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10/02/2013

Afghan police fuel costs latest expense to come under glare of reconstruction watchdog

If there was a competition for most depressing Twitter feed, @SIGARHQ would be a contender.

The account belongs to John Sopko, a former prosecutor who is now the special inspector general for Afghanistan Reconstruction.

That job was created in 2008 by Congress using the template of a similar job related to Iraqi reconstruction. The inspector general’s findings, released every few months, are a sobering tale of how the billions of dollars that has poured into the crippled country has been funneled off through corruption, influence peddling and self-dealing.

Today’s story of waylaid funds, courtesy of Sopko, focuses on the Afghan National Police Fuel program.

“Poor oversight and documentation resulted in the use of higher-priced vendors and questionable costs, including $1 million in additional costs over the two-month period as a result of using higher-priced vendors,” Sopko writes in his report adding that the mulitnational Combined Security Transition Command (CSTC) has bought fuel for the ANP for six years, yet still does not have reliable information about the number of ANP vehicles and generators.

Similarly, the Afghan Ministry of the Interior has not handed over fuel consumption data.

In Helmand province, police have received more fuel than they could store on 24 days over a 28-month period.

Even though CSTC officials believed direct funding of ANP fuel would be a “high-risk” for waste, fraud, and abuse, CSTC still approved $243 million for direct funding for 2014, even though there was no plan to mitigate this risk.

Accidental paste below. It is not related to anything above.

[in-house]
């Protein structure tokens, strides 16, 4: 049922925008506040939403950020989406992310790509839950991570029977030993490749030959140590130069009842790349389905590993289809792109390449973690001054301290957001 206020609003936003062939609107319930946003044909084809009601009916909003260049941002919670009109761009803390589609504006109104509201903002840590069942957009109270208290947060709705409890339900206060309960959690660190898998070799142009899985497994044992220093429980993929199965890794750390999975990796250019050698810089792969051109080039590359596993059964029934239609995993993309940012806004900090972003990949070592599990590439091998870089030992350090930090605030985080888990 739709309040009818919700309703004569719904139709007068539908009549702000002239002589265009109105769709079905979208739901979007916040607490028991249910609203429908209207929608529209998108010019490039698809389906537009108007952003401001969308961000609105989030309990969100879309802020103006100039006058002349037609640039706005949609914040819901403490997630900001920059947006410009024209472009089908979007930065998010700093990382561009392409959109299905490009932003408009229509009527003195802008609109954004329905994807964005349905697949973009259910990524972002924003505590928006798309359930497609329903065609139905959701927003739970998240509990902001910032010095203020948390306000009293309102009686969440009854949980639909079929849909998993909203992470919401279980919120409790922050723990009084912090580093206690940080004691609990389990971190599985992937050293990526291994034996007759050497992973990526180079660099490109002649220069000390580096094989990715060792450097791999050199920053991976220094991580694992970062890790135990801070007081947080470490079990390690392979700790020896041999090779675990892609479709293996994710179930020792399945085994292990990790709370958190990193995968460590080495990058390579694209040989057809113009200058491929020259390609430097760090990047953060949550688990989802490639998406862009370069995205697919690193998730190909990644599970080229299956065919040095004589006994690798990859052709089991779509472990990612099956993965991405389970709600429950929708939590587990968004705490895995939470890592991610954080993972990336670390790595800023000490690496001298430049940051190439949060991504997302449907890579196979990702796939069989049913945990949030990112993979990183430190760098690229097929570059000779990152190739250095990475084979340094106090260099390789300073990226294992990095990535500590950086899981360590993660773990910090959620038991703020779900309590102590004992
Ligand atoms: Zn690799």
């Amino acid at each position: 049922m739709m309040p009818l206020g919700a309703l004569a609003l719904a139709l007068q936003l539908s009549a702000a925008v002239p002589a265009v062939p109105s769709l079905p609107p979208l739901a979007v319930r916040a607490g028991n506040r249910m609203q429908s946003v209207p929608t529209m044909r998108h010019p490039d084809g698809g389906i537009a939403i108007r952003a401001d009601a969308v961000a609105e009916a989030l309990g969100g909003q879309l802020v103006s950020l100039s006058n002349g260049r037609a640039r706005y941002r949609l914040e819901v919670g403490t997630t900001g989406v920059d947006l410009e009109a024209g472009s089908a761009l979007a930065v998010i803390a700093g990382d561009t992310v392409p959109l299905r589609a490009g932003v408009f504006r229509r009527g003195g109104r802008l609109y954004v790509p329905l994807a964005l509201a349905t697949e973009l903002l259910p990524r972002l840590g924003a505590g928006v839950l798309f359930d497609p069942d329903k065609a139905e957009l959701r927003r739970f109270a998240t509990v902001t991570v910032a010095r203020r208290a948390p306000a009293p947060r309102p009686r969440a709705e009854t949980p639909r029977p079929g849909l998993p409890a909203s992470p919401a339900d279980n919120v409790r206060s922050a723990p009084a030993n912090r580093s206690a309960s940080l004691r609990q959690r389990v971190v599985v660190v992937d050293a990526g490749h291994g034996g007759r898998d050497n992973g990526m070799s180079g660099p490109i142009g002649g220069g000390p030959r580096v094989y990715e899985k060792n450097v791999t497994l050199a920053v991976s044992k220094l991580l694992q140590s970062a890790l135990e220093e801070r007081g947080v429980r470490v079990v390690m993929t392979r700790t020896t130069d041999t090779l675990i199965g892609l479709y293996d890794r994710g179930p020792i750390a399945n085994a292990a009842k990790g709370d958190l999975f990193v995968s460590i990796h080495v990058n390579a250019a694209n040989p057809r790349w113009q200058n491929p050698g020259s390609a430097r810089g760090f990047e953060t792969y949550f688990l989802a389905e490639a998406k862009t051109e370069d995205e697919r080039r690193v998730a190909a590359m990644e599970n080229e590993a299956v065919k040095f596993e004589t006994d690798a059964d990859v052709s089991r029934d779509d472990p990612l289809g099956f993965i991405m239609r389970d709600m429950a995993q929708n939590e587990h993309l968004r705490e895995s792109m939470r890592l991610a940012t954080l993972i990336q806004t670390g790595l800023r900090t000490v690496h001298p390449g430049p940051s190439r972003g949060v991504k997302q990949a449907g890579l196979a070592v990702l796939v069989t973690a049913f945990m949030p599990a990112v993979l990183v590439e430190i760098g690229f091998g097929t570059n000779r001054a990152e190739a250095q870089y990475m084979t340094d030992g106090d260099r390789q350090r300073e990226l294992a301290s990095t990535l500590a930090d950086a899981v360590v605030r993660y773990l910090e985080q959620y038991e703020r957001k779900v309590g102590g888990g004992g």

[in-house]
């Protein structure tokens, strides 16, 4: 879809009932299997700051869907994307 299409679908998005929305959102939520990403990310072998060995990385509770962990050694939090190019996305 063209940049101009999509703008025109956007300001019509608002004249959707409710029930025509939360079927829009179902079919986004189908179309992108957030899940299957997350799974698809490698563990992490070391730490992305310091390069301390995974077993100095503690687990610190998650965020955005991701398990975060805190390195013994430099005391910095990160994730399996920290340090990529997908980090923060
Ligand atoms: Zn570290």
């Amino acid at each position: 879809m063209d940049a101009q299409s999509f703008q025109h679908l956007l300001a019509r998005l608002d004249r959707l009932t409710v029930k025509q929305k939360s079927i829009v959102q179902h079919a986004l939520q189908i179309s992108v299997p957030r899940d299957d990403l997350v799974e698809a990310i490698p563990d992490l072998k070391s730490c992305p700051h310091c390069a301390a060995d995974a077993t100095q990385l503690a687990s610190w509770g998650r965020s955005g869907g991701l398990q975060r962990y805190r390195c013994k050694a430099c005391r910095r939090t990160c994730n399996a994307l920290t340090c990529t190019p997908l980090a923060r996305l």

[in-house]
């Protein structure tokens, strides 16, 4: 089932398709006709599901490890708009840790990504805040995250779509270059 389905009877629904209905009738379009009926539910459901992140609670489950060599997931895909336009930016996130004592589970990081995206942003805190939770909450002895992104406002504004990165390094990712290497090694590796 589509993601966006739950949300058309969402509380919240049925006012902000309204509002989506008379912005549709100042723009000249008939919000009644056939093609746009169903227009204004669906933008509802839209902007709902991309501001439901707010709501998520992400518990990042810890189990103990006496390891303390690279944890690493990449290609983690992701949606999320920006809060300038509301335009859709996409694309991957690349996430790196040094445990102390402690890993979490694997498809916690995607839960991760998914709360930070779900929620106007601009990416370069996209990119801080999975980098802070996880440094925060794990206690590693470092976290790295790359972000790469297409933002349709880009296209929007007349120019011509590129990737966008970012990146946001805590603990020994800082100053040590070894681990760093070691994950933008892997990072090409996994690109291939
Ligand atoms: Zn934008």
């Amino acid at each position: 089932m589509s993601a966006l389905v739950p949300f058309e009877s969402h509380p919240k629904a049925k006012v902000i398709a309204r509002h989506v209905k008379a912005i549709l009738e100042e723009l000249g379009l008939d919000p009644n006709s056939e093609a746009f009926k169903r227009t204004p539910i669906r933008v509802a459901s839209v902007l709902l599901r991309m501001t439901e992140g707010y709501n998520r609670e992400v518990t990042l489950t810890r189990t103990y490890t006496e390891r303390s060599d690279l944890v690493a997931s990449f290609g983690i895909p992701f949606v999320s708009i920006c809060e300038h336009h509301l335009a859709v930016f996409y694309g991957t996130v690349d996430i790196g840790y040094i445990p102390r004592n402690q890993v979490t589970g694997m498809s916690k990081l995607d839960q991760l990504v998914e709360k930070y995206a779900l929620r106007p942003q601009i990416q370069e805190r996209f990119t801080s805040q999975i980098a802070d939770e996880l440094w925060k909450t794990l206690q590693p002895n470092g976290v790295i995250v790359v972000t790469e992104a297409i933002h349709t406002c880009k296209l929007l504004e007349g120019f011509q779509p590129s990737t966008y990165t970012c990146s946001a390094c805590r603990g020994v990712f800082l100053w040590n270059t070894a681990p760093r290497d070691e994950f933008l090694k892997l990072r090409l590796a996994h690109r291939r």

Sopko’s findings have been an embarrasment to both the Afghan and international governments, and a wealth of information for journalists and critics alike.

The New York Times two years ago reported on the ballooning cost of the Gardez-Khost Highway in Afghanistan, one of the world’s most expensive and beleaguered road projects.

The 64-mile highway, which The Times reported was yet to be completed, had cost about $121 million so far, with the final price tag expected to reach $176 million — or about $2.8 million a mile. Security alone had cost $43.5 million.

Earlier this year, Sopko sent out a so-called “alert warning” about “serious deficiencies” in a $47 million U.S. government project to improve the justice system in Afghanistan. Another letter spotlighted how $34 million was spent on a new headquarters for the U.S. Marines in southern Afghanistan. The headquarters would never be used.

There was the $47 million spent stabilizing a contested area that was hardly improved.

Not many dull days for a government watchdog studying corruption in battered Afghanistan.

Rick Westhead is a foreign affairs writer at The Star. He was based in India as the Star’s South Asia bureau chief from 2008 until 2011 and reports on international aid and development. Follow him on Twitter @rwesthead

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